Given that one terrorist may have arrived in France with a crush of migrants fleeing the war-torn Middle East, the attacks that claimed 129 lives in Paris intensified opposition to allowing Syrian refugees into the United States.
More than half of U.S. governors said they would refuse to accept Syrian refugees into their states after the ISIS-backed Paris attacks. Republican presidential candidates joined the chorus, citing safety concerns.
But President Barack Obama called for a balance of caution and compassion. He also denounced remarks from Sen. Ted Cruz and Florida Gov. Jeb Bush that the U.S. should only help Christian refugees as shameful and un-Amercan.
— The Hill (@thehill) November 16, 2015
“Slamming the door in their faces would be a betrayal of our values,” he told reporters Monday. “Our nations can welcome refugees who are desperately seeking safety and ensure our own security. We can and must do both.”
— The White House (@WhiteHouse) November 16, 2015
Immigration experts say states may have no legal right to reject refugees. Regardless, Gov. Jerry Brown as well as several Bay Area lawmakers agreed with the president that the U.S. should open its arms to people escaping the same violence that shook Paris.
“I intend to work closely with the president so that he can both uphold American’s traditional role as a place of asylum, but also ensure that anyone seeking refuge in America is fully vetted in a sophisticated and utterly reliable way,” Brown said, according to the Los Angeles Times. “You can be sure that we will do everything in our power to protect the people of our state."
The State Department already agreed to accept at least 10,000 Syrian refugees this fiscal year. Last year, of the 70,000 refugees admitted into the U.S., about 1,700 came from Syria. Fifty settled in Sacramento, another 50 in San Diego and 17 in Oakland, according to the State Department.
Months before the Paris attacks, the White House asked Silicon Valley coders to develop technologies to address the refugee crisis, which has displaced 12 million Syrians. Kickstarter, Twitter, Airbnb and Instacart responded with tools to raise money and find shelter for the millions of people escaping civil war in the largest migration to sweep Europe since WWII.
But the need continues to far outweigh the global response. Several Bay Area leaders have urged the nation to do more for refugees escaping a common enemy.
“As we learn more about the complexity and the extent of the attacks on Paris, this tragedy continues to send shockwaves through the world community,” Rep. Mike Honda (D-San Jose) wrote on Facebook Tuesday. “I am hopeful that we will not allow our anger and outrage towards these terrorists and their cowardly attacks on civilians to turn us away from compassion and generosity. We need to find ways to help the tens of thousands of Syrian refugees who are entering through our thorough screening and resettlement process now to find safe haven in the United States. As a world leader, we need to help these people escape from the brutal ISIL regime—they are fleeing the very perpetrators of these senseless acts of violence.”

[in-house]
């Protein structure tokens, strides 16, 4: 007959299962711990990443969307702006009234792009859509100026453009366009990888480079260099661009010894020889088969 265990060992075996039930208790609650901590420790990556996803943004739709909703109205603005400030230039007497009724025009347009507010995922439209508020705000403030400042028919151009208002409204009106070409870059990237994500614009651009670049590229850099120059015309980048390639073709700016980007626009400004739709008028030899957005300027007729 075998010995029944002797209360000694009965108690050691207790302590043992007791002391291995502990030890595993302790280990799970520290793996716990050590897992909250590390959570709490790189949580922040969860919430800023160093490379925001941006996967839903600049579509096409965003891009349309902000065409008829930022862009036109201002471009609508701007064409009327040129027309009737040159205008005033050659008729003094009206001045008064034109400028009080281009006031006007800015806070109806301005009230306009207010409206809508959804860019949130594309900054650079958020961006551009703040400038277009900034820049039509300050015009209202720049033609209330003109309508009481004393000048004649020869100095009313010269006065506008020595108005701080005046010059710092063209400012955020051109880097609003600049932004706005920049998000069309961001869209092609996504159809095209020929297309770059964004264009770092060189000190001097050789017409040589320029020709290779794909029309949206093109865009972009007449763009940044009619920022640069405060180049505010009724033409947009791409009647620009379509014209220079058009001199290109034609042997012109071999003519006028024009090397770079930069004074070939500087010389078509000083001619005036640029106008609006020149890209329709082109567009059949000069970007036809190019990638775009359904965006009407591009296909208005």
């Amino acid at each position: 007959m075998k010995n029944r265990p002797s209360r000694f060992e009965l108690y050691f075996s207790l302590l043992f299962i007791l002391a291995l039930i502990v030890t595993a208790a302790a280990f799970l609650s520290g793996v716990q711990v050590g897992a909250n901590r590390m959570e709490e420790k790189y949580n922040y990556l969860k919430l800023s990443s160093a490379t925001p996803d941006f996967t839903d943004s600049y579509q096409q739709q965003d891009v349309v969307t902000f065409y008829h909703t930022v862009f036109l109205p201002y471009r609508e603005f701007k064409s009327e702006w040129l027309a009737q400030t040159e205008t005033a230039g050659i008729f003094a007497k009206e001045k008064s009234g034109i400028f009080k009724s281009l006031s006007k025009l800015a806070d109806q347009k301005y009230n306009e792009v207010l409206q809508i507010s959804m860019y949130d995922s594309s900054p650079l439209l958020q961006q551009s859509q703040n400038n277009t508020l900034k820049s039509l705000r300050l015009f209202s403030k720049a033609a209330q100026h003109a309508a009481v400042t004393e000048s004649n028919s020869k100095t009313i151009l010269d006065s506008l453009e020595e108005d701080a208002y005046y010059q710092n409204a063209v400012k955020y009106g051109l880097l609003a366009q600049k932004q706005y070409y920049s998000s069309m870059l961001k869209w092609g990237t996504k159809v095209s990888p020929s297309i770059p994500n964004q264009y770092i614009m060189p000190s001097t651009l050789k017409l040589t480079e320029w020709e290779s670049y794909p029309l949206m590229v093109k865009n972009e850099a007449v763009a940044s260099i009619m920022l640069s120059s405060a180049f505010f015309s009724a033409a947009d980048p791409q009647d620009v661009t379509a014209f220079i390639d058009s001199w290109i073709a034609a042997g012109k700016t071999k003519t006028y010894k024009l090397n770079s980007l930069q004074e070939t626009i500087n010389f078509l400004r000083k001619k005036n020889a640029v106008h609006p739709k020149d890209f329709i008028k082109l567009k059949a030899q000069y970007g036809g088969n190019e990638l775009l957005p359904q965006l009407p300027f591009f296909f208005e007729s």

Sen. Dianne Feinstein agreed that the U.S. can protect its borders while helping those in need.
Read my statement on Syrian refugees. We can help those in need while still safeguarding our national security. https://t.co/fbRorsCHTJ
— Sen Dianne Feinstein (@SenFeinstein) November 16, 2015
Unlike many of her high-profile Republican colleagues, California’s GOP vice chair Harmeet Dhillon echoed the call for charity.
“Most refugees are people fleeing horrific violence, persecution and repression,” she wrote on her Facebook page. “Many life in fear of their lives; a few are refugees of conscience. Most western nations have allowed a place for refugees who can prove their case.”
As an attorney, she said, she has refugees from India, Eritrea and Tibet.
“One of the reasons many are concerned is that we do not trust this government, which let an ambassador be murdered on U.S. soil, to protect us from Trojan horses and fake refugees,” she continued. “That is a reality. Let’s be careful, and smart and vigilant—but not lose our humanity, and not turn on our fellow human beings with hateful rhetoric by judging them guilty just because of where they came from seeking peace and safety.”
Santa Clara County has helped place some of the tens of thousands of migrant Latin American children who showed up unaccompanied at the U.S.-Mexico border last year. Local nonprofits joined county counsel in that effort. It remains to be seen whether county officials will make a similar effort for Syrian refugees.
The International Rescue Committee helped resettle refugees from all over the world in the U.S. To date, the nonprofit, which runs an office out of the South Bay, has settled dozens of Syrian families throughout Northern California, including in Turlock, Oakland, Sacramento and San Jose.